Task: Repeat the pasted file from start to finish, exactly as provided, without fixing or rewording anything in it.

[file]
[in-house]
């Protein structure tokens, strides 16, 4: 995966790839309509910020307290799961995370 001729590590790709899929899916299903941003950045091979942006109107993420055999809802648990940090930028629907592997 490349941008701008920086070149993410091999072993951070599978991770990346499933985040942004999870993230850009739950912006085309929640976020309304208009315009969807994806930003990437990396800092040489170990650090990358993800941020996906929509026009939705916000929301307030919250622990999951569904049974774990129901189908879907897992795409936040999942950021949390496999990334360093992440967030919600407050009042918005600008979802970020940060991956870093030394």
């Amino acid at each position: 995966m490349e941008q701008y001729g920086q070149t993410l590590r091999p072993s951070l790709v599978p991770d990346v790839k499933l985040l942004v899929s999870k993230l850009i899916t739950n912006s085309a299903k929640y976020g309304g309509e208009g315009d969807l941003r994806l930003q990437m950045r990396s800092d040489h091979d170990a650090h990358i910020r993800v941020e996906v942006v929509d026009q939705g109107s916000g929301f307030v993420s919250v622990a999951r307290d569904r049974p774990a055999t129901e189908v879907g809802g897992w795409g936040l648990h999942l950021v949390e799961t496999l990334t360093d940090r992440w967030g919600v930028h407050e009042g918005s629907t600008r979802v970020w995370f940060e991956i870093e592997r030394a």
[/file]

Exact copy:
[in-house]
């Protein structure tokens, strides 16, 4: 995966790839309509910020307290799961995370 001729590590790709899929899916299903941003950045091979942006109107993420055999809802648990940090930028629907592997 490349941008701008920086070149993410091999072993951070599978991770990346499933985040942004999870993230850009739950912006085309929640976020309304208009315009969807994806930003990437990396800092040489170990650090990358993800941020996906929509026009939705916000929301307030919250622990999951569904049974774990129901189908879907897992795409936040999942950021949390496999990334360093992440967030919600407050009042918005600008979802970020940060991956870093030394």
């Amino acid at each position: 995966m490349e941008q701008y001729g920086q070149t993410l590590r091999p072993s951070l790709v599978p991770d990346v790839k499933l985040l942004v899929s999870k993230l850009i899916t739950n912006s085309a299903k929640y976020g309304g309509e208009g315009d969807l941003r994806l930003q990437m950045r990396s800092d040489h091979d170990a650090h990358i910020r993800v941020e996906v942006v929509d026009q939705g109107s916000g929301f307030v993420s919250v622990a999951r307290d569904r049974p774990a055999t129901e189908v879907g809802g897992w795409g936040l648990h999942l950021v949390e799961t496999l990334t360093d940090r992440w967030g919600v930028h407050e009042g918005s629907t600008r979802v970020w995370f940060e991956i870093e592997r030394a």